The actor didn’t really think The Lighthouse was a horror film “because I thought it was so funny.”
In his post-Twilight years, Robert Pattinson never seems to do the same thing twice. Between playing a space-traveling ex-con father in Claire Denis’s 2019 film High Life to a self-destructive billionaire in David Cronenberg’s 2012 Cosmopolis to a hapless petty criminal in Josh and Benny Safdie’s 2017 Good Time, Pattinson has carved out one of the most eclectic careers in American cinema.
So playing a grizzled lighthouse keeper with a secret seems like a logical next step. Enter The Lighthouse, a nightmarish black-and-white tale from Robert Eggers, director of the 2016 horror film The Witch. Pattinson stars opposite Willem Dafoe in the film, which made its premiere in the Director’s Fortnight section at Cannes in May. Drawing on Melville, surrealism, fishermen’s lore, and a lot more, it’s a 19th-century tale centering on Pattinson and Dafoe as two men slowly driving one another mad.
The film strands the pair on an island with a lighthouse and some devious seagulls, surrounded by a fierce sea. It’s somehow a whacked-out period comedy populated by saltily bearded sea dogs, a psychosexual drama about dramatically fractured psyches, a Beckett-style dive into guilt and shame, and, at moments, kind of a take-off on Aquaman. (Also, there are a lot of bodily fluids in this tale.)
It’s devilishly fun, and both actors look like they’re having the time of their lives. Pattinson’s character is the younger, less experienced seaman of the two, and his partner enjoys hazing him; he’s also haunted by dreams (or are they?) of a screaming mermaid and his own curiosity about what’s actually going on at the top of the lighthouse at night. Pattinson brings his signature intensity to the role, starting out straight-laced and gradually growing more wild-eyed. By the end, he seems capable of anything.
I recently talked to Pattinson by phone about what he looks for in a role, working with Eggers on The Lighthouse, and why he feels a “lot of shame” over all the lobster he ate on set. Our conversation, which has been edited and condensed, follows.
The Lighthouse is kind of like a nightmare, but it also looks like it might have been a nightmare to shoot, in all of that rough New England weather.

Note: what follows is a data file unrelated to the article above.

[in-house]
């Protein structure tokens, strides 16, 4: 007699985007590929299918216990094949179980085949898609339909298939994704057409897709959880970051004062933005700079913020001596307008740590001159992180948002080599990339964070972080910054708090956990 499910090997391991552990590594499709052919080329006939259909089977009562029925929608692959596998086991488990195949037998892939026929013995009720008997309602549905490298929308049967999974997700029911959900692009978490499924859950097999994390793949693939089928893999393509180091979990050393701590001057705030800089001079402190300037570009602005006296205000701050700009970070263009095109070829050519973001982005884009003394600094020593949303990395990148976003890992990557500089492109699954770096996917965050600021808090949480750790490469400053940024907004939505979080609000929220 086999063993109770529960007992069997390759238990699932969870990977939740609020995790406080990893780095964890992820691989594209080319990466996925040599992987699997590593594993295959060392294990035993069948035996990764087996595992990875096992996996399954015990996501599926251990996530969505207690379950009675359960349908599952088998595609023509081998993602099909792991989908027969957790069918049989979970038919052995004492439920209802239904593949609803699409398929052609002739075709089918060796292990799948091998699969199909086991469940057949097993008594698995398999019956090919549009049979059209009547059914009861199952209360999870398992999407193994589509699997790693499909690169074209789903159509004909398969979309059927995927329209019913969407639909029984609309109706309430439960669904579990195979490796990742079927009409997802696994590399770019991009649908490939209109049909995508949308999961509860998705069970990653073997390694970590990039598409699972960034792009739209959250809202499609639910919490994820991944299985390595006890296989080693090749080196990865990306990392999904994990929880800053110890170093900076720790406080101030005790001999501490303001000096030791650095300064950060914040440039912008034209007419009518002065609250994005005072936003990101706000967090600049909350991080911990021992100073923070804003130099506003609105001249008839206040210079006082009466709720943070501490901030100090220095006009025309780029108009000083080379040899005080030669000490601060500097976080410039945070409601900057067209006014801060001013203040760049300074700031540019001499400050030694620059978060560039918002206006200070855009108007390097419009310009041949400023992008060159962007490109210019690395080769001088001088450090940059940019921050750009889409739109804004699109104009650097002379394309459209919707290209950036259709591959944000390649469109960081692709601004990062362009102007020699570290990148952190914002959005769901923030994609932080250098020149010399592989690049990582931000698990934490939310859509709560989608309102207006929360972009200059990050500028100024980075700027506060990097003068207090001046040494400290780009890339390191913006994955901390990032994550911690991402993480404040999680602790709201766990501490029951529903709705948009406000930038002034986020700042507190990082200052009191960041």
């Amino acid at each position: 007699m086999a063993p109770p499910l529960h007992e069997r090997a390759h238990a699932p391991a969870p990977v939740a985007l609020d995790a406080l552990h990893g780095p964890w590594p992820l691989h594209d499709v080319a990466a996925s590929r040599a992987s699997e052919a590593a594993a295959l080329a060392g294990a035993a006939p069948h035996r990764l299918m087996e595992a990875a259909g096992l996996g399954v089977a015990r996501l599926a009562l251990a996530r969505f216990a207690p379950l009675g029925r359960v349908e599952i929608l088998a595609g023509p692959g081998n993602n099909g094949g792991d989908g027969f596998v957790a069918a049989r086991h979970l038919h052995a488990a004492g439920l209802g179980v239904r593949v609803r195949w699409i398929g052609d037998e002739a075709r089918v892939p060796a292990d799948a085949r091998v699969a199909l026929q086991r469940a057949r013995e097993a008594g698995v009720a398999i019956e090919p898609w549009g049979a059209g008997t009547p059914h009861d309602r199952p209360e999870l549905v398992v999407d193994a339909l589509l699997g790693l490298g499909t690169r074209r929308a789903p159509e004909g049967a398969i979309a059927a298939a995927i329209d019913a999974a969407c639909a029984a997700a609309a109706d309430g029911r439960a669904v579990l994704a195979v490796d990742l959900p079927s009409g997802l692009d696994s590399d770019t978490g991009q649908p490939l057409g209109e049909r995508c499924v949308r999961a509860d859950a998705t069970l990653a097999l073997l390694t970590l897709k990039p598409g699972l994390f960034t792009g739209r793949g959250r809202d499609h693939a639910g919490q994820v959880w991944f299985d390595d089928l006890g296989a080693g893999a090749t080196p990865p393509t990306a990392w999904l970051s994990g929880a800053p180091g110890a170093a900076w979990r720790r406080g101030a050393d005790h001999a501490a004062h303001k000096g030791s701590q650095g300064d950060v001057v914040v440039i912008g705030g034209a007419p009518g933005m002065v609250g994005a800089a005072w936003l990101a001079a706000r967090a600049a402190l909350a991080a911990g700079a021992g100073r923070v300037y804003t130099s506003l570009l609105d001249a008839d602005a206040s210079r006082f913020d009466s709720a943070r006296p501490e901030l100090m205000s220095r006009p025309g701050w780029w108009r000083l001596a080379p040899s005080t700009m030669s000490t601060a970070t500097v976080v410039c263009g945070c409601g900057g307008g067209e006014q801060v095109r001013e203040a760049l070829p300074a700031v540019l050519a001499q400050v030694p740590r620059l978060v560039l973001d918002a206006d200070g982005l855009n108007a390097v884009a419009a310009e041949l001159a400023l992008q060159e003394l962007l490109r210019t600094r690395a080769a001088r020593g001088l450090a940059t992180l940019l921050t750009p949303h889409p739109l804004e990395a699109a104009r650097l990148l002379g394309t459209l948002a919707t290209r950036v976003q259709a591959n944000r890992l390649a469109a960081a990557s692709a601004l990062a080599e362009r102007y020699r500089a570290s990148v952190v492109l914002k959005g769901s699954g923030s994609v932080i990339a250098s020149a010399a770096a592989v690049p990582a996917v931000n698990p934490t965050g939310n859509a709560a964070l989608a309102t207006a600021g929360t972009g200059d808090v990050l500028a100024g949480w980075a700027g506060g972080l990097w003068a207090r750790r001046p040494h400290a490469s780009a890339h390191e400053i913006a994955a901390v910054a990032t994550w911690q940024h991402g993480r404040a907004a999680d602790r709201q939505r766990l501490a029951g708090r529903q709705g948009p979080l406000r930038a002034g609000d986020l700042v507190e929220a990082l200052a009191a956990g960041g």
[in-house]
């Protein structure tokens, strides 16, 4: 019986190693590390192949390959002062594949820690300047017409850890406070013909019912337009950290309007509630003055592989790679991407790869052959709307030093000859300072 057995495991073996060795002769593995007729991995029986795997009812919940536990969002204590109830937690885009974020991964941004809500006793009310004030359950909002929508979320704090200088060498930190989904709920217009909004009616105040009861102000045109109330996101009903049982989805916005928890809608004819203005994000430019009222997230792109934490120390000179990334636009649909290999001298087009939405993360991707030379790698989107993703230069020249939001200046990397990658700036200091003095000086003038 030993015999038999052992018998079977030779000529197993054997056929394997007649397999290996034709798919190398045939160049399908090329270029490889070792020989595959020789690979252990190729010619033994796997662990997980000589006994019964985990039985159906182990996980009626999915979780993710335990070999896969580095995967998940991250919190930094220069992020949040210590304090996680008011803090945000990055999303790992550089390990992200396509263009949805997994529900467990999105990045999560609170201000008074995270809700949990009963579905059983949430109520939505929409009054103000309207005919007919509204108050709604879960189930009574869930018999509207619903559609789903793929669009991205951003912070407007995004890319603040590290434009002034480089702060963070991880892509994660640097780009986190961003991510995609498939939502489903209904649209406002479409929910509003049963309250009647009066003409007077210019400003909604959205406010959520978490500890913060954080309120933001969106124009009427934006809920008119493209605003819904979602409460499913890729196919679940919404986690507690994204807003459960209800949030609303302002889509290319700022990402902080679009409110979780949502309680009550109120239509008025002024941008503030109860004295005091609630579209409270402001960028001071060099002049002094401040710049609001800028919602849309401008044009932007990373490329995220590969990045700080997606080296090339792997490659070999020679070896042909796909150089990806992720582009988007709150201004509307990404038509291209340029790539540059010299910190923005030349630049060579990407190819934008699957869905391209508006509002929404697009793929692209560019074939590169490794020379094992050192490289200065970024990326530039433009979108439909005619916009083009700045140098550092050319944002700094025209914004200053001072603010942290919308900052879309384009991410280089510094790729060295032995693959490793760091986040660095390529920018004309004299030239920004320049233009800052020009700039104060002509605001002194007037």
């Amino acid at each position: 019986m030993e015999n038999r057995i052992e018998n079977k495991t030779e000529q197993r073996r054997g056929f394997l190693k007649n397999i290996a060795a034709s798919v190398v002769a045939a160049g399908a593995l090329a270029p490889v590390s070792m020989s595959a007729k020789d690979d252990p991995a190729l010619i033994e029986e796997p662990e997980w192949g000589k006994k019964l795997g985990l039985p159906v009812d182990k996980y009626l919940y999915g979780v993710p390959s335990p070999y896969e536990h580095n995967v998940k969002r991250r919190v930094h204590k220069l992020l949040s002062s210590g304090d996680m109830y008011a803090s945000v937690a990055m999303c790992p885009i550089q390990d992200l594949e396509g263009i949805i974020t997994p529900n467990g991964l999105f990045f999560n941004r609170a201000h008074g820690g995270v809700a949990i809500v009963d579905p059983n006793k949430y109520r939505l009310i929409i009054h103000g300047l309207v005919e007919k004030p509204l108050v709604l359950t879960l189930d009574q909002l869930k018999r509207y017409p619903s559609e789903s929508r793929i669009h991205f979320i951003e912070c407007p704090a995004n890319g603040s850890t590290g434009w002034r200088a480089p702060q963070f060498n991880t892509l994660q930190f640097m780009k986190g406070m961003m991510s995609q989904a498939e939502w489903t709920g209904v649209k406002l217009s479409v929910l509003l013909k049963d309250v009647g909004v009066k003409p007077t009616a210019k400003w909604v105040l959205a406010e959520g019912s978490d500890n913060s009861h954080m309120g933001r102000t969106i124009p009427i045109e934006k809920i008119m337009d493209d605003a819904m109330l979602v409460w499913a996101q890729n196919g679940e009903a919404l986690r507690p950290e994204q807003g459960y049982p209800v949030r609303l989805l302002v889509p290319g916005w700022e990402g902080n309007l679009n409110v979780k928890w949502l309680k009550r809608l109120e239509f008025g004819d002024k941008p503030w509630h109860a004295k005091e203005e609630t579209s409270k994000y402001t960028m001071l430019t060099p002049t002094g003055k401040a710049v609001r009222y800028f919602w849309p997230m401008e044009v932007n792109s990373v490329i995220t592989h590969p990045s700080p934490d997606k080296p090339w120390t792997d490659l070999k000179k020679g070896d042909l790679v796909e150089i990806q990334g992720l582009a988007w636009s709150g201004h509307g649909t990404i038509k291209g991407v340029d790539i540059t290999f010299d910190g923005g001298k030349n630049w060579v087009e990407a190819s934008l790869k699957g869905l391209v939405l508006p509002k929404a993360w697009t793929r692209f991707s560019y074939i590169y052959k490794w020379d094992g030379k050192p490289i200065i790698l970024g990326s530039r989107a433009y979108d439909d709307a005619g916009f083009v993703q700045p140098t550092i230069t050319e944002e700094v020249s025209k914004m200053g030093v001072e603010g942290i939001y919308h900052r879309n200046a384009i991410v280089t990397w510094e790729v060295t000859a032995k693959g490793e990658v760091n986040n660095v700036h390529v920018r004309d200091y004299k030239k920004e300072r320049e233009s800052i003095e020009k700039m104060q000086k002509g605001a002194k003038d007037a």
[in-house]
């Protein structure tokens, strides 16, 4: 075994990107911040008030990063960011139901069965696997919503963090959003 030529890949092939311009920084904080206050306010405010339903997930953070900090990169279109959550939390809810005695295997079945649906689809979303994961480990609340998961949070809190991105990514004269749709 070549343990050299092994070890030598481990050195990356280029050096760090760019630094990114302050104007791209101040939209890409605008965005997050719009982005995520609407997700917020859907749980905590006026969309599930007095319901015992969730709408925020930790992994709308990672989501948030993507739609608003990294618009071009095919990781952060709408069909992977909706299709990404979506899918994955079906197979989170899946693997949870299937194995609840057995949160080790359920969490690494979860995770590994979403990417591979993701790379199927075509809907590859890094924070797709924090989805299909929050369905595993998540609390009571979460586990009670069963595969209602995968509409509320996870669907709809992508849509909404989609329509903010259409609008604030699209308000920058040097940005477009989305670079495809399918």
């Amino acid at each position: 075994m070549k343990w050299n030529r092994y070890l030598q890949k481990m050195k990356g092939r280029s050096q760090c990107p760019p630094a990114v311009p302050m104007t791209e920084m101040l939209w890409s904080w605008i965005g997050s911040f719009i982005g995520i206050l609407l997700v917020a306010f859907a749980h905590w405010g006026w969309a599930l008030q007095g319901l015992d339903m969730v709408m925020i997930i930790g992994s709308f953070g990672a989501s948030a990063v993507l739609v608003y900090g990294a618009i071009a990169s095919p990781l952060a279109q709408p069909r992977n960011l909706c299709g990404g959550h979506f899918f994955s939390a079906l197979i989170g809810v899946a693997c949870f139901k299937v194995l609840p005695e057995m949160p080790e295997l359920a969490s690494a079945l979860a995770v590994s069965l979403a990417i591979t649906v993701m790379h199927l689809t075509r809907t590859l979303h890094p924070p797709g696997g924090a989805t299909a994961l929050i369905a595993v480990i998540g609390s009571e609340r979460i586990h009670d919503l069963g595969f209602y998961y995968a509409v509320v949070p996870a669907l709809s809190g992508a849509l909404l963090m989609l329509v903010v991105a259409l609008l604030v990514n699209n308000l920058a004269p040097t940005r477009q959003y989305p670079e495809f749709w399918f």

Kind of, but not really. I guess it was pretty cold, but I think in terms of just giving you loads more to react to, I’m always looking for any way to act less. The more water is sprayed on you and poo is shoved in your face, you act less and less and less. It all just becomes really real. It makes it a lot easier.
What kind of prep do you have to do to shoot a movie like this?
I was doing a lot of crazy things. Pretty much every scene is a high-intensity psychological breakdown. I stayed in that zone a lot of the time when I was shooting it, a lot of walking around in circles kind of muttering to myself.
Do you do anything in particular to put yourself in that brain space?
When I first read the script and was figuring out something to connect to, I was listening to all these different Maine lobster fisherman accents. It sounded like a contorted accent, and you had to contort yourself to get the accent right, like in your face. Then it translated over to your body.
And so to feel like I did when I first read the script, I just kept doing these weird body contortions, which seemed to be the trigger [for me] to feel like this guy. But I guess it was kind of bizarre for people to see me kind of twist myself up before every single scene. A lot of contortions!
Did you at least also get lobster while you were there, to eat?
You’re the only person who’s asked me that. I mean, the lobster there tastes phenomenal. It’s like nothing you’ve ever tasted. Also, I didn’t realize you’re supposed to cook lobster in … this sounds so disgusting, but you have to cook it in the saltwater that it came from. It tastes way nicer. I feel like I’m revealing that I’m like a cannibal, but it was especially delicious, even though it came with a lot of shame.